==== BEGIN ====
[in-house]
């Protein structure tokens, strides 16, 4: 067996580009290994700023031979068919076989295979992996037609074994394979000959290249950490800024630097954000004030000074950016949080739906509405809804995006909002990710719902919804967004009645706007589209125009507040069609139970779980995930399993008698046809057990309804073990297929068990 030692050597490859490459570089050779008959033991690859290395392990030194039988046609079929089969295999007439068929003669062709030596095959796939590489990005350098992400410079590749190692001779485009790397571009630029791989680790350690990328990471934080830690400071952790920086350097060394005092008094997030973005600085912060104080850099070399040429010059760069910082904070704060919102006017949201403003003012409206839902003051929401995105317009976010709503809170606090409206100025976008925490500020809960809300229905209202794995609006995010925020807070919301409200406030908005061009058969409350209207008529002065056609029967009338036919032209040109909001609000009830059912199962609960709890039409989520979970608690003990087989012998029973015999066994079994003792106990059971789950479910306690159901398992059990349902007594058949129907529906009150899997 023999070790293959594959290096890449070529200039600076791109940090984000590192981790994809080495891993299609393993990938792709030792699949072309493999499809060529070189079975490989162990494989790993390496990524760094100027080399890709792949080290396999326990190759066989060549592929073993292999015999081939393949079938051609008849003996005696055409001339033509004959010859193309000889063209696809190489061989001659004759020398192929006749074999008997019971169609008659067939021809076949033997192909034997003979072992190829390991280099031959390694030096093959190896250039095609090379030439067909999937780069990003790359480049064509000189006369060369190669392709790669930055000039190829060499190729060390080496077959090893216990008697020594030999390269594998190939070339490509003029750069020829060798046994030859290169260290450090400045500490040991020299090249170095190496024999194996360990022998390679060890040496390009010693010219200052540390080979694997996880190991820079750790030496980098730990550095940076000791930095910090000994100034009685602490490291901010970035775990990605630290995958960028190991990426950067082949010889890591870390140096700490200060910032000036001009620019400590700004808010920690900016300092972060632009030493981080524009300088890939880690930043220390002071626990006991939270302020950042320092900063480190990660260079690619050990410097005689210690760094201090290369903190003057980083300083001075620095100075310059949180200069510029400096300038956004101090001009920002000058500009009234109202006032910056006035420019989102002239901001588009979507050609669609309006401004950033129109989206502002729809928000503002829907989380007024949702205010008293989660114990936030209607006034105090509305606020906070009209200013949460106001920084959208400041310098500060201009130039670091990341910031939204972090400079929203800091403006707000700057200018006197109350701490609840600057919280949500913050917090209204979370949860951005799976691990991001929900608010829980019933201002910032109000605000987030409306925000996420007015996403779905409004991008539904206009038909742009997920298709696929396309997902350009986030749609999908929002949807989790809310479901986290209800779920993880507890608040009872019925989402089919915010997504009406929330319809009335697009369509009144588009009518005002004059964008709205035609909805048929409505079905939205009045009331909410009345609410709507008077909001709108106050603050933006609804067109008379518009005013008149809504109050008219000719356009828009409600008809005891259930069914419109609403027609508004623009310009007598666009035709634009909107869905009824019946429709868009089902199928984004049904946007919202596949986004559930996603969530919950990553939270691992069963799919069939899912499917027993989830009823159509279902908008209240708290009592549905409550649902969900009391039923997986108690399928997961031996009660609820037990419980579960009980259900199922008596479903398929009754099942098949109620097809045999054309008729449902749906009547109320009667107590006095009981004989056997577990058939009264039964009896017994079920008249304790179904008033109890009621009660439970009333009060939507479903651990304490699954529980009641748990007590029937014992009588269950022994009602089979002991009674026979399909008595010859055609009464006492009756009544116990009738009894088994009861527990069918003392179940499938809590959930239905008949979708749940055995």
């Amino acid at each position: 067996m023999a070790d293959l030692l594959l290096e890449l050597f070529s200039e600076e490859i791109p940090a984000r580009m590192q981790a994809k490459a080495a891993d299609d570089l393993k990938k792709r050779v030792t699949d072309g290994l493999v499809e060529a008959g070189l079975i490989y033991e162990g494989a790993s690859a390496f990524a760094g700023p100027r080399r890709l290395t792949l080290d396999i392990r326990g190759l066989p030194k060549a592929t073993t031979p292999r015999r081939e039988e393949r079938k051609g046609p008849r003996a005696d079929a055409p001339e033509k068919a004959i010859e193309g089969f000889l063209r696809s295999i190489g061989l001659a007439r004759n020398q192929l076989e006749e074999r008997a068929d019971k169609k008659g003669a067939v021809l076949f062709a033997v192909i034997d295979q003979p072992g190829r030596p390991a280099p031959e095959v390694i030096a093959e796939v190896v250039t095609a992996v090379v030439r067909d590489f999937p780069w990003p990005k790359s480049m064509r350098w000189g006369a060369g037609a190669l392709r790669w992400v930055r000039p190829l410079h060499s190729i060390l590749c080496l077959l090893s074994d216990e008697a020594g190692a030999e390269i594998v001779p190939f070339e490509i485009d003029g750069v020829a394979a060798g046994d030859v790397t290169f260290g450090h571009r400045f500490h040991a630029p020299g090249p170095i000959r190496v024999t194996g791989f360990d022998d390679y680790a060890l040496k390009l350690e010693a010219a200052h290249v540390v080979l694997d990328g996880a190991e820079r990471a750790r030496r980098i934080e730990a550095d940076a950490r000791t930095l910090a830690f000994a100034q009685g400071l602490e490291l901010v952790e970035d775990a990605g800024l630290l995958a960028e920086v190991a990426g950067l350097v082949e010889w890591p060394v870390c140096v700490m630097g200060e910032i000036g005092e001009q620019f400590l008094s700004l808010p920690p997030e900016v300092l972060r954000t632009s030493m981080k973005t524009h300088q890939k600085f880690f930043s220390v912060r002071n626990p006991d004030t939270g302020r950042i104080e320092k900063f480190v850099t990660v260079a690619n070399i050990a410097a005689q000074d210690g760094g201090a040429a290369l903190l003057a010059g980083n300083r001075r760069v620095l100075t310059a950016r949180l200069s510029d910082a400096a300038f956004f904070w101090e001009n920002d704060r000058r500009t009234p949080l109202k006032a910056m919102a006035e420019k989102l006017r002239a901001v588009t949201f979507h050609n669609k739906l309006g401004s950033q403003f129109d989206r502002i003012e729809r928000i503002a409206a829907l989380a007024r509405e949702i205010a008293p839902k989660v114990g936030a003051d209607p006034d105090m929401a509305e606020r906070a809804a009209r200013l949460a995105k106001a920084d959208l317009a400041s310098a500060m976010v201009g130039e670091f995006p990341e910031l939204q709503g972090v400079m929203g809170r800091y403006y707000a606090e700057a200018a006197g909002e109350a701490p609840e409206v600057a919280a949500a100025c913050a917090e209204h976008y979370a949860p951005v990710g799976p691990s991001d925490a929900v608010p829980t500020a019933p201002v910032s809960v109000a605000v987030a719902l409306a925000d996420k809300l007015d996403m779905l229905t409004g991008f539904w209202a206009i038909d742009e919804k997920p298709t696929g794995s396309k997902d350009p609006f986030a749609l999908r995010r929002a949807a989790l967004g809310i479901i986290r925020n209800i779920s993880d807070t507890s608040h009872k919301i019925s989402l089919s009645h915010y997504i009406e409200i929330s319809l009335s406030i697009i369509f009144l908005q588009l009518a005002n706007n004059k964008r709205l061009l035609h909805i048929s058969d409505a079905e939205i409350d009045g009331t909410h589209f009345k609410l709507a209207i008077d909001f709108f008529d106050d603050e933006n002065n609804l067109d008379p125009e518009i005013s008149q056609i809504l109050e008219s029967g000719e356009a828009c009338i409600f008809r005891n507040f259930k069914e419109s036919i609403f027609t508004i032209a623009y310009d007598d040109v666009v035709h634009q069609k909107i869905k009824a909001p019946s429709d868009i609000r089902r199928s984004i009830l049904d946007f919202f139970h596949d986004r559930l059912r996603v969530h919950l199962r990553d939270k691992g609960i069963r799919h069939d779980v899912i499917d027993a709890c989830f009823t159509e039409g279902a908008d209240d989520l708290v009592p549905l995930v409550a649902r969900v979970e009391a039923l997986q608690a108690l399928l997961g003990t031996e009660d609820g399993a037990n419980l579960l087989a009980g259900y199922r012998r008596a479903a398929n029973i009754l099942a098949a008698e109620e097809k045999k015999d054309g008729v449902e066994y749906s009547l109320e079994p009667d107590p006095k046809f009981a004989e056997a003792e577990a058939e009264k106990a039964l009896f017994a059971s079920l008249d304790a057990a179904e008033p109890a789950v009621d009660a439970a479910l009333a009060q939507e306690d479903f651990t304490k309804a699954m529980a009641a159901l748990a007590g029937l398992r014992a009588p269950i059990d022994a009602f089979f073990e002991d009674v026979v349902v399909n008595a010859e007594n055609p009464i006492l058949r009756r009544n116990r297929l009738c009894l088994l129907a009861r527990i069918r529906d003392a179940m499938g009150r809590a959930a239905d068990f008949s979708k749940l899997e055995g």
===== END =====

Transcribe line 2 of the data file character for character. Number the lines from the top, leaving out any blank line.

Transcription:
């Protein structure tokens, strides 16, 4: 067996580009290994700023031979068919076989295979992996037609074994394979000959290249950490800024630097954000004030000074950016949080739906509405809804995006909002990710719902919804967004009645706007589209125009507040069609139970779980995930399993008698046809057990309804073990297929068990 030692050597490859490459570089050779008959033991690859290395392990030194039988046609079929089969295999007439068929003669062709030596095959796939590489990005350098992400410079590749190692001779485009790397571009630029791989680790350690990328990471934080830690400071952790920086350097060394005092008094997030973005600085912060104080850099070399040429010059760069910082904070704060919102006017949201403003003012409206839902003051929401995105317009976010709503809170606090409206100025976008925490500020809960809300229905209202794995609006995010925020807070919301409200406030908005061009058969409350209207008529002065056609029967009338036919032209040109909001609000009830059912199962609960709890039409989520979970608690003990087989012998029973015999066994079994003792106990059971789950479910306690159901398992059990349902007594058949129907529906009150899997 023999070790293959594959290096890449070529200039600076791109940090984000590192981790994809080495891993299609393993990938792709030792699949072309493999499809060529070189079975490989162990494989790993390496990524760094100027080399890709792949080290396999326990190759066989060549592929073993292999015999081939393949079938051609008849003996005696055409001339033509004959010859193309000889063209696809190489061989001659004759020398192929006749074999008997019971169609008659067939021809076949033997192909034997003979072992190829390991280099031959390694030096093959190896250039095609090379030439067909999937780069990003790359480049064509000189006369060369190669392709790669930055000039190829060499190729060390080496077959090893216990008697020594030999390269594998190939070339490509003029750069020829060798046994030859290169260290450090400045500490040991020299090249170095190496024999194996360990022998390679060890040496390009010693010219200052540390080979694997996880190991820079750790030496980098730990550095940076000791930095910090000994100034009685602490490291901010970035775990990605630290995958960028190991990426950067082949010889890591870390140096700490200060910032000036001009620019400590700004808010920690900016300092972060632009030493981080524009300088890939880690930043220390002071626990006991939270302020950042320092900063480190990660260079690619050990410097005689210690760094201090290369903190003057980083300083001075620095100075310059949180200069510029400096300038956004101090001009920002000058500009009234109202006032910056006035420019989102002239901001588009979507050609669609309006401004950033129109989206502002729809928000503002829907989380007024949702205010008293989660114990936030209607006034105090509305606020906070009209200013949460106001920084959208400041310098500060201009130039670091990341910031939204972090400079929203800091403006707000700057200018006197109350701490609840600057919280949500913050917090209204979370949860951005799976691990991001929900608010829980019933201002910032109000605000987030409306925000996420007015996403779905409004991008539904206009038909742009997920298709696929396309997902350009986030749609999908929002949807989790809310479901986290209800779920993880507890608040009872019925989402089919915010997504009406929330319809009335697009369509009144588009009518005002004059964008709205035609909805048929409505079905939205009045009331909410009345609410709507008077909001709108106050603050933006609804067109008379518009005013008149809504109050008219000719356009828009409600008809005891259930069914419109609403027609508004623009310009007598666009035709634009909107869905009824019946429709868009089902199928984004049904946007919202596949986004559930996603969530919950990553939270691992069963799919069939899912499917027993989830009823159509279902908008209240708290009592549905409550649902969900009391039923997986108690399928997961031996009660609820037990419980579960009980259900199922008596479903398929009754099942098949109620097809045999054309008729449902749906009547109320009667107590006095009981004989056997577990058939009264039964009896017994079920008249304790179904008033109890009621009660439970009333009060939507479903651990304490699954529980009641748990007590029937014992009588269950022994009602089979002991009674026979399909008595010859055609009464006492009756009544116990009738009894088994009861527990069918003392179940499938809590959930239905008949979708749940055995």